Why was an elected FBU national officer secretly paid £50,000 of members’ money to keep quiet?

Former FBU national officer Sean Starbuck

SEAN STARBUCK was one of the Fire Brigades Union’s most senior and respected officials. After serving for many years as a firefighter and local FBU official in the north of England, he secured the votes of thousands of members when he stood successfully for the position of national officer.   

Starbuck was one of a small number of national officers employed at the union’s head office in south-west London. In line with the union’s rule book, these officers work under the direction of the general secretary, Matt Wrack, and, between them, hold considerable responsibility in a range of areas covering the union’s industrial, legal and political work.

Starbuck himself held the remit for – among other things – pensions, health and safety, and workforce development. He played an instrumental role in the union’s successful legal challenge in 2018 to the government’s discriminatory pension scheme changes and was a driving force in the widely-acclaimed campaign to raise awareness over the impact of fire contaminants on the health of firefighters.

But in 2020, he made what appears to have been a fatal and career-ending decision: he challenged Matt Wrack in an election for the leadership of the union.

In his election address, Starbuck told members that it was time for change, arguing that the current general secretary had presided over an era of real-terms pay cuts, thousands of job losses and unsafe crewing levels. In the end, however, he was not successful in his bid to unseat Wrack.

Shortly after the conclusion of that election, Starbuck placed himself on long-term sick leave amid widespread rumours that he had been subjected to mistreatment by senior colleagues at the union’s head office. One former member of the union’s ruling executive council told this blog: “There had been talk for a long time of tensions between Sean and other senior officials at head office, but Sean’s job became impossible after he challenged the general secretary for his position. He was ‘sent to Coventry’, as the saying goes. The atmosphere had become poisonous, and Sean was left in no doubt that he had crossed a line by standing against Wrack. He felt that the treatment he was subjected to gave him strong grounds for a legal claim against the union.”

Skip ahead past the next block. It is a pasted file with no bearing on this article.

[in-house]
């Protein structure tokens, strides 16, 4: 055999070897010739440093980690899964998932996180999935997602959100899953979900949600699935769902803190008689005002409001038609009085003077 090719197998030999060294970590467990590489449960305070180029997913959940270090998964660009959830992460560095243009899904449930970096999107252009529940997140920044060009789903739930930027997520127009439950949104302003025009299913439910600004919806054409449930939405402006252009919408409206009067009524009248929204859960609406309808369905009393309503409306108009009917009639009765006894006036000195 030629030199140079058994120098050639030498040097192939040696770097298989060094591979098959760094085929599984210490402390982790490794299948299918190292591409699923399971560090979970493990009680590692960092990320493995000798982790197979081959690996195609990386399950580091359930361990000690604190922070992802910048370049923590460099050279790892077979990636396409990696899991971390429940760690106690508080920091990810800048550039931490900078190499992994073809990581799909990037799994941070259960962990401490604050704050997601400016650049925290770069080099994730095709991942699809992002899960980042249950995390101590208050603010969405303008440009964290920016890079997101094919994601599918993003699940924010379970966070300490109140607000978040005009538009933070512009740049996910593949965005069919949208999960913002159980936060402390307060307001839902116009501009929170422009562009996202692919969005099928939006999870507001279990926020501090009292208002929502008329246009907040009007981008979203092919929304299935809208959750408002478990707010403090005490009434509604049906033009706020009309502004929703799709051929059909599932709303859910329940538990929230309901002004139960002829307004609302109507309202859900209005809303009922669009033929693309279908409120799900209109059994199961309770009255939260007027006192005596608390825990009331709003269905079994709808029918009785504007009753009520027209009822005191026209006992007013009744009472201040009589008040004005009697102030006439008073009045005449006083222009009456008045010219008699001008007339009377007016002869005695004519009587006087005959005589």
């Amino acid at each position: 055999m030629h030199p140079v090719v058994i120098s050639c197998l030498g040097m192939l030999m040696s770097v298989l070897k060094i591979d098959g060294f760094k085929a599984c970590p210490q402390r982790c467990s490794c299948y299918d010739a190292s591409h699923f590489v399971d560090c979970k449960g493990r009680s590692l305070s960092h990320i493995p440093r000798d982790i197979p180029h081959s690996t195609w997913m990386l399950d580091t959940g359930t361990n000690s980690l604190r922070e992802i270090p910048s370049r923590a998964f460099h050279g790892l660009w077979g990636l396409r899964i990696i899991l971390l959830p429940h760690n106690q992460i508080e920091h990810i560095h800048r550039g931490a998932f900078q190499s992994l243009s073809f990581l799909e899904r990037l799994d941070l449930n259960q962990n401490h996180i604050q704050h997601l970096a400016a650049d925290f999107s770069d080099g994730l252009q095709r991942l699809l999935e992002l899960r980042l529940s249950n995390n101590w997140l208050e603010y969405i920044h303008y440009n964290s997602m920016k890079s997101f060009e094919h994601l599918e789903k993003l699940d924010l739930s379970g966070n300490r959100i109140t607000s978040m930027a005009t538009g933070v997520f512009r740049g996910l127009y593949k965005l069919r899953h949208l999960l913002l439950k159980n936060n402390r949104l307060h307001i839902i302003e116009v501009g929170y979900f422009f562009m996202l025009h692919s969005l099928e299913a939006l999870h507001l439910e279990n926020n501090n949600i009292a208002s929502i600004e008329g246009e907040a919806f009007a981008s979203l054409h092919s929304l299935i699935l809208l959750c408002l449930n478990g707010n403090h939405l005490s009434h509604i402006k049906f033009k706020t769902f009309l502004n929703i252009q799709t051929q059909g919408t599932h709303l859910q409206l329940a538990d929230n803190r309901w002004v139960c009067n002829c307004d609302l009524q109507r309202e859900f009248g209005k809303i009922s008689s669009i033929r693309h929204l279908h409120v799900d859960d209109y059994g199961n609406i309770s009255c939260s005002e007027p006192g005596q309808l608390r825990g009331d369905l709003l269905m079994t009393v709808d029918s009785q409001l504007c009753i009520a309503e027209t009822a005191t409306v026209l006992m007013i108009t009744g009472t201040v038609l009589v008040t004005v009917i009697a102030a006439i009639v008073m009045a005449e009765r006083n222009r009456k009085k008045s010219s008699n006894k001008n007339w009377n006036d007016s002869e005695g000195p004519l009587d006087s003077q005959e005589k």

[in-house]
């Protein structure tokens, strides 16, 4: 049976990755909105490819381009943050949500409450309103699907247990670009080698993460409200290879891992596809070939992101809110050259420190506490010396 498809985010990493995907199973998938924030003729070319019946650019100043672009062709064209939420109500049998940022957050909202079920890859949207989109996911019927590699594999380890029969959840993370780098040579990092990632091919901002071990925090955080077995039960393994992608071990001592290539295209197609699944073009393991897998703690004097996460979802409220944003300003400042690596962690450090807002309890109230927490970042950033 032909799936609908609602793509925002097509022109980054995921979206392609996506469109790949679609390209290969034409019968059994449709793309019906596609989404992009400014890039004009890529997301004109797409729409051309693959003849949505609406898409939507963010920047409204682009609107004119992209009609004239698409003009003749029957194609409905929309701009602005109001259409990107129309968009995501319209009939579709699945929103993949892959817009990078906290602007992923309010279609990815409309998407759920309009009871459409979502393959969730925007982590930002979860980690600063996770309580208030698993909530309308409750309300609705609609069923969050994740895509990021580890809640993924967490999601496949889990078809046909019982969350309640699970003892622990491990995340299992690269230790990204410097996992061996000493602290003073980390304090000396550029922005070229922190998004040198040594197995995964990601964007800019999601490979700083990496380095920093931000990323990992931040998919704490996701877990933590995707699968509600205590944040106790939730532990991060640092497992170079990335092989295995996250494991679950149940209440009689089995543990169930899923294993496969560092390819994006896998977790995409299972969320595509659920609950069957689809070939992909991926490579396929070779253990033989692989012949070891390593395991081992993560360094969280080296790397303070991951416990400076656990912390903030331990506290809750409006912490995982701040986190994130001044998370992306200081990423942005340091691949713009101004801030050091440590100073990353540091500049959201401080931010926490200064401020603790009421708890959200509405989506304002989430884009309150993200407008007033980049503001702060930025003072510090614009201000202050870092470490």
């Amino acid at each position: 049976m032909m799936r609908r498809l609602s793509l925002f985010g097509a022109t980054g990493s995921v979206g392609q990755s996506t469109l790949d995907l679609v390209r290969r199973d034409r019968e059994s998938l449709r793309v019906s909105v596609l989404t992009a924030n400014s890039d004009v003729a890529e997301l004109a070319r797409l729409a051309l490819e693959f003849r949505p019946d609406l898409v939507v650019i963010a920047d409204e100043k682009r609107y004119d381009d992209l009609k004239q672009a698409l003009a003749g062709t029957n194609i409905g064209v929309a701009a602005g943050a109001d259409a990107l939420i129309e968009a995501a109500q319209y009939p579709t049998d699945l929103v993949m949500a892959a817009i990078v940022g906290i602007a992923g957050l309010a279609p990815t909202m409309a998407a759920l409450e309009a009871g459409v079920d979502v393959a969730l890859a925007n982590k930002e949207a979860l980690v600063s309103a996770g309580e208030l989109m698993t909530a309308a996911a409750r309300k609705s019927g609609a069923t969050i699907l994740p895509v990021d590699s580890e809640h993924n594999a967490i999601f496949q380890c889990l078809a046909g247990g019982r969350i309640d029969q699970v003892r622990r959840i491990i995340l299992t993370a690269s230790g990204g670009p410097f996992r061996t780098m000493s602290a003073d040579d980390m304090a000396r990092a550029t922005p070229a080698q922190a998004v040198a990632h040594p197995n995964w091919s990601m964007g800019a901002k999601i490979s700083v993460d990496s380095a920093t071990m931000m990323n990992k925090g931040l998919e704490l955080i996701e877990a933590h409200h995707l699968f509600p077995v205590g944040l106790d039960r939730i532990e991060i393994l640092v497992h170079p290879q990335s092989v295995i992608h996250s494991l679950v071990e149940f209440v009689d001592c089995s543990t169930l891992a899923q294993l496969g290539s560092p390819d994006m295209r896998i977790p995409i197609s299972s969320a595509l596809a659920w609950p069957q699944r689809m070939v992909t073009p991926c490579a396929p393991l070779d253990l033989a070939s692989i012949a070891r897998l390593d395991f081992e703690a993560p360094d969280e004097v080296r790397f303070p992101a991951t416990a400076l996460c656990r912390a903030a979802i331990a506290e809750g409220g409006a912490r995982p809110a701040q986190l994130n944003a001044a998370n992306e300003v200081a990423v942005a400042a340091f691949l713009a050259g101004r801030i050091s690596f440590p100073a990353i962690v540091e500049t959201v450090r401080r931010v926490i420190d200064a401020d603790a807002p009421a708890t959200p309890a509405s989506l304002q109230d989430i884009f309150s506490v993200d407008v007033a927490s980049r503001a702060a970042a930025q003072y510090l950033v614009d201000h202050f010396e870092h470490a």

In June 2021, the general secretary announced in a circular that Starbuck had left the union. Just like that, a prominent and long-serving national officer – one who had been democratically elected to his position by thousands of members – was gone. No official explanation was offered for Starbuck’s sudden departure, and not even the executive council was given the full details.

Campaign for a Democratic FBU can now reveal that Starbuck was paid £50,000 of members’ money in return for signing an agreement to end his employment, keep quiet about the circumstances of his departure, and not bring any legal claims against the union. This transaction was comprised of a settlement payment of £40,500 and the awarding to him of a motor car to the value of £9,500.

Details of the package were disclosed last week to a member of our steering committee who had exercised his right under trade union legislation to see the accounting records containing details of payments made to Starbuck as part of the settlement agreement between him and the union.

We stress that we level no criticism whatsoever at Starbuck. He has done nothing improper or unethical. Starbuck served the FBU with dedication and loyalty for more than 20 years, and if the reports of his mistreatment are true, he was perfectly entitled to seek a settlement agreement. We would also point out that there is no evidence that Starbuck himself was the driver behind the decision to insert a confidentiality clause into the agreement. His reputation therefore remains intact.